I almost panicked and wrote this post on Day 10:
Stop Transition ~ Change Back to Old Food
▪ Drinking twice as much water
▪ Projectile diarrhea twice
▪ Pink raw spots under chin
Q: How will I know exactly what food my pet is allergic to?
A: Most patients will have an adverse reaction, such as a flare of red, itchy skin, within 24-48 hours of being exposed to the offending allergen, but some patients may take up to 10 days.
Q: How will I know my pet is having a reaction to a food ingredient?
A: Usually within hours to just a few days your pet will have relapsed with skin problems as it was prior to feeding the new diet.
Lesson learned ~
Just because my husband wants me to put Casey on a less expensive brand of dog food is not enough reason to switch him to a new grain-free dog food . . . especially when his old food (Fromm Grain-Free Pork & Peas) had his allergies at least 90% under control (occasional chin flare-ups & paws). So, I am not going to put him thru another 8-week trial and a possible trip to the Vet. It looks like I can add fish to his Do Not Feed List.
I can return the Victor Grain-Free Yukon River for a refund. I think the smarter thing to do is to find a reasonably priced dog food for Tessie. That way, Casey’s food will last longer.
Q: What are the most common food allergens?
A: Beef, chicken, wheat, corn, soy, dairy, egg, and fish.
Q: How will I know the diet is working?
A: Your pet will no longer relapse with secondary infection or suffer from pruritus by the end of the 8-12 week dietary trial.
Q: Can there be more than one ingredient my pet is allergic to?
A: Usually there is just one ingredient; but on occasion, a patient will have multiple food allergens. For this reason, you should proceed with the entire challenge set forth by the veterinary dermatologist.
But then on Day 14, I started noticing some good things.
• Casey’s coat is really soft. Is he shedding less, too?
• Casey still eats fast, but he’s not throwing his head back & still chewing.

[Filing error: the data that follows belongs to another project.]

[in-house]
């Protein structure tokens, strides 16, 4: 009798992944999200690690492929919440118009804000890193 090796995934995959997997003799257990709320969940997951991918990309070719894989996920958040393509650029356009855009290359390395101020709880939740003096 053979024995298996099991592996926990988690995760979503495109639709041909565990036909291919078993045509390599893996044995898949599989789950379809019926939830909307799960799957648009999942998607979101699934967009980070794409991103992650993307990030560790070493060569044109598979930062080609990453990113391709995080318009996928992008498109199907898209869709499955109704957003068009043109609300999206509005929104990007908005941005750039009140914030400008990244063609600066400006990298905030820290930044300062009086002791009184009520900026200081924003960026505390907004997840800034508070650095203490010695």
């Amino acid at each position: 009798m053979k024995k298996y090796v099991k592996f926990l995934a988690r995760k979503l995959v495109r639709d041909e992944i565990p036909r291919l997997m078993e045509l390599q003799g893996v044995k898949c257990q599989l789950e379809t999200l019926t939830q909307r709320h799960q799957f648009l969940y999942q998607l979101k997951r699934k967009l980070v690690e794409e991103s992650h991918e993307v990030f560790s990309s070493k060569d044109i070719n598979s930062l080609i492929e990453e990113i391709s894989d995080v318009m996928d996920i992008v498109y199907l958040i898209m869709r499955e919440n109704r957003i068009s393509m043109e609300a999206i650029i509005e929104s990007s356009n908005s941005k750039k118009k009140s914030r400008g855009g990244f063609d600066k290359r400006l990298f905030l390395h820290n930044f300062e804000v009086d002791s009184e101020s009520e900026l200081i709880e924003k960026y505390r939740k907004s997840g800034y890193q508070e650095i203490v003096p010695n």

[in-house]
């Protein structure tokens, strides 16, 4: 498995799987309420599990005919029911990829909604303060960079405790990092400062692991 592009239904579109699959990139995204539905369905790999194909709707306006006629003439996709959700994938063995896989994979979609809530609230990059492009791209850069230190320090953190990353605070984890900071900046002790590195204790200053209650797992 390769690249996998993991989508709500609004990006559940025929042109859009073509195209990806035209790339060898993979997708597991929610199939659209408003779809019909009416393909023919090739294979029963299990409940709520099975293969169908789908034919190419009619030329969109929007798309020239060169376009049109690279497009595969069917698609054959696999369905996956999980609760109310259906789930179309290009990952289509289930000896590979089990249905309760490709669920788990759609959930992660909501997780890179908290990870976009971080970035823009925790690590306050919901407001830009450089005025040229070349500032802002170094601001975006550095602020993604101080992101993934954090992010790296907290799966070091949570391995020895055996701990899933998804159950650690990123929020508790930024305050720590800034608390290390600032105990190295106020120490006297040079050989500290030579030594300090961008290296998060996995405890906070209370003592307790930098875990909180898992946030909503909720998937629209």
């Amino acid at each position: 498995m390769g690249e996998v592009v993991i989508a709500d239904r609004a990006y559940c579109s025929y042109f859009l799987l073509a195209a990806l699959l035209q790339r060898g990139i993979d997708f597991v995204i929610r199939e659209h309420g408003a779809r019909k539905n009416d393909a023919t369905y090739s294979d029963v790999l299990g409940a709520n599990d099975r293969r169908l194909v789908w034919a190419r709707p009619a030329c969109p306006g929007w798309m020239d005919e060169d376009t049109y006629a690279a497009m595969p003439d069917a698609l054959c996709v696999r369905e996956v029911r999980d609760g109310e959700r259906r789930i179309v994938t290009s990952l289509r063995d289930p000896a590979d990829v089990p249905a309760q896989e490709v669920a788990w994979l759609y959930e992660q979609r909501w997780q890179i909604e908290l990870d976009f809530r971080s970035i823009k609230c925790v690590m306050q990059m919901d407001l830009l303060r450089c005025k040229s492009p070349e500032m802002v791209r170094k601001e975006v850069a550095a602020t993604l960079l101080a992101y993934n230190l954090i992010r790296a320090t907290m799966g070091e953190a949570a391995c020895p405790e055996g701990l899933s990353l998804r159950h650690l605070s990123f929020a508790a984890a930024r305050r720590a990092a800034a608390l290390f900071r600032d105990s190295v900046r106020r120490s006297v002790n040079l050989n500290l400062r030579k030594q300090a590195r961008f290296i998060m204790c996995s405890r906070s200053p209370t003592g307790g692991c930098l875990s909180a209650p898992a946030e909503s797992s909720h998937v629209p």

• Casey’s bowl starts in the dining room and ends up in the kitchen as he eats.
• No food guarding or aggression
Bad Things ~
◆ Stools go back & forth between firm & loose
◆ Waking up to a vibrating back massage from Casey’s excessive biting & licking of his paws
◆ Pink raw spots under his chin
◆ Wrapping one of his back paws
Are the bad things really food-related, strictly carpet allergies, and/or compulsive behavior? The chin could be from rubbing on the carpet and/or scratching, both of which I’ve seen him do. How do you not have carpet unless you own your home and replace it with tile or wood flooring?
It’s hard to know what to do when I really don’t know what Casey is allergic to besides carpet. Our Vet in OKC recommended not spending the money for allergy testing, since carpet does not show up on an allergy test. He also didn’t think Casey had food allergies. Maybe he doesn’t; but then, why were his symptoms more intense when he ate chicken, turkey, or duck? He may or may not be allergic to ingredients like grains & potatoes. And, I know Fromm Pork & Peas is a good food for him to be on, since that was the food he was on when we discovered that carpet is his #1 allergy.
Bottom Line ~
I’m halfway thru my Victor food trial and getting low on food. I think it would be in Casey’s best interest to take a short road trip towards Mt. Ranier and visit the Feed Store in Enumclaw for their recommendations. When I talked to them on the phone, they said they could load me up on samples. I hope I will like them as much as the Feed Store I shopped at in OKC.